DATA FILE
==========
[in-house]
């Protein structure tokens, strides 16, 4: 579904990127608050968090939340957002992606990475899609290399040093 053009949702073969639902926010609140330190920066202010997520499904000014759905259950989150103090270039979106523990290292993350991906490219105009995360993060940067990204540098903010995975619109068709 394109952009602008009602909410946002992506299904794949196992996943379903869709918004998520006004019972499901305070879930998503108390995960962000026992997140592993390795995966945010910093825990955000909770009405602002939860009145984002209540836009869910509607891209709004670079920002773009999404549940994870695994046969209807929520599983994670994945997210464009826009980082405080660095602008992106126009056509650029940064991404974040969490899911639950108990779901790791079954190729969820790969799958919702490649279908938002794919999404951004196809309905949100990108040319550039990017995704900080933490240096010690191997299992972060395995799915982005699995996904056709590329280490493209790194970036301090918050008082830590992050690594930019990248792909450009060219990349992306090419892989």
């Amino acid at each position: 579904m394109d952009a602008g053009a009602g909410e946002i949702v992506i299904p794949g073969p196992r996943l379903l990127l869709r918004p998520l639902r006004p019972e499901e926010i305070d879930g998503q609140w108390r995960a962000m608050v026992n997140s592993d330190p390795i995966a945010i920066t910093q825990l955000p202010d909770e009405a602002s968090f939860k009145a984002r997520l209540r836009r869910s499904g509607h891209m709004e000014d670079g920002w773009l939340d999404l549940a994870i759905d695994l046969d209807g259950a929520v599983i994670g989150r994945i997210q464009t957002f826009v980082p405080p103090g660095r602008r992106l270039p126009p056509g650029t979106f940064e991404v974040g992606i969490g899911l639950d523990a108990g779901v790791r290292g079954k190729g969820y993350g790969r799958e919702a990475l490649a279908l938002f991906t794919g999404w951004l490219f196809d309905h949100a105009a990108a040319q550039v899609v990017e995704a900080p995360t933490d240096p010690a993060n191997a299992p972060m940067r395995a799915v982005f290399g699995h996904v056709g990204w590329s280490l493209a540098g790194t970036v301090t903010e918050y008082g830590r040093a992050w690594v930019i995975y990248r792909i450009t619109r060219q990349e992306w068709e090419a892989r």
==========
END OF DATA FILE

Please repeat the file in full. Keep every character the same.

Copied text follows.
[in-house]
């Protein structure tokens, strides 16, 4: 579904990127608050968090939340957002992606990475899609290399040093 053009949702073969639902926010609140330190920066202010997520499904000014759905259950989150103090270039979106523990290292993350991906490219105009995360993060940067990204540098903010995975619109068709 394109952009602008009602909410946002992506299904794949196992996943379903869709918004998520006004019972499901305070879930998503108390995960962000026992997140592993390795995966945010910093825990955000909770009405602002939860009145984002209540836009869910509607891209709004670079920002773009999404549940994870695994046969209807929520599983994670994945997210464009826009980082405080660095602008992106126009056509650029940064991404974040969490899911639950108990779901790791079954190729969820790969799958919702490649279908938002794919999404951004196809309905949100990108040319550039990017995704900080933490240096010690191997299992972060395995799915982005699995996904056709590329280490493209790194970036301090918050008082830590992050690594930019990248792909450009060219990349992306090419892989």
């Amino acid at each position: 579904m394109d952009a602008g053009a009602g909410e946002i949702v992506i299904p794949g073969p196992r996943l379903l990127l869709r918004p998520l639902r006004p019972e499901e926010i305070d879930g998503q609140w108390r995960a962000m608050v026992n997140s592993d330190p390795i995966a945010i920066t910093q825990l955000p202010d909770e009405a602002s968090f939860k009145a984002r997520l209540r836009r869910s499904g509607h891209m709004e000014d670079g920002w773009l939340d999404l549940a994870i759905d695994l046969d209807g259950a929520v599983i994670g989150r994945i997210q464009t957002f826009v980082p405080p103090g660095r602008r992106l270039p126009p056509g650029t979106f940064e991404v974040g992606i969490g899911l639950d523990a108990g779901v790791r290292g079954k190729g969820y993350g790969r799958e919702a990475l490649a279908l938002f991906t794919g999404w951004l490219f196809d309905h949100a105009a990108a040319q550039v899609v990017e995704a900080p995360t933490d240096p010690a993060n191997a299992p972060m940067r395995a799915v982005f290399g699995h996904v056709g990204w590329s280490l493209a540098g790194t970036v301090t903010e918050y008082g830590r040093a992050w690594v930019i995975y990248r792909i450009t619109r060219q990349e992306w068709e090419a892989r």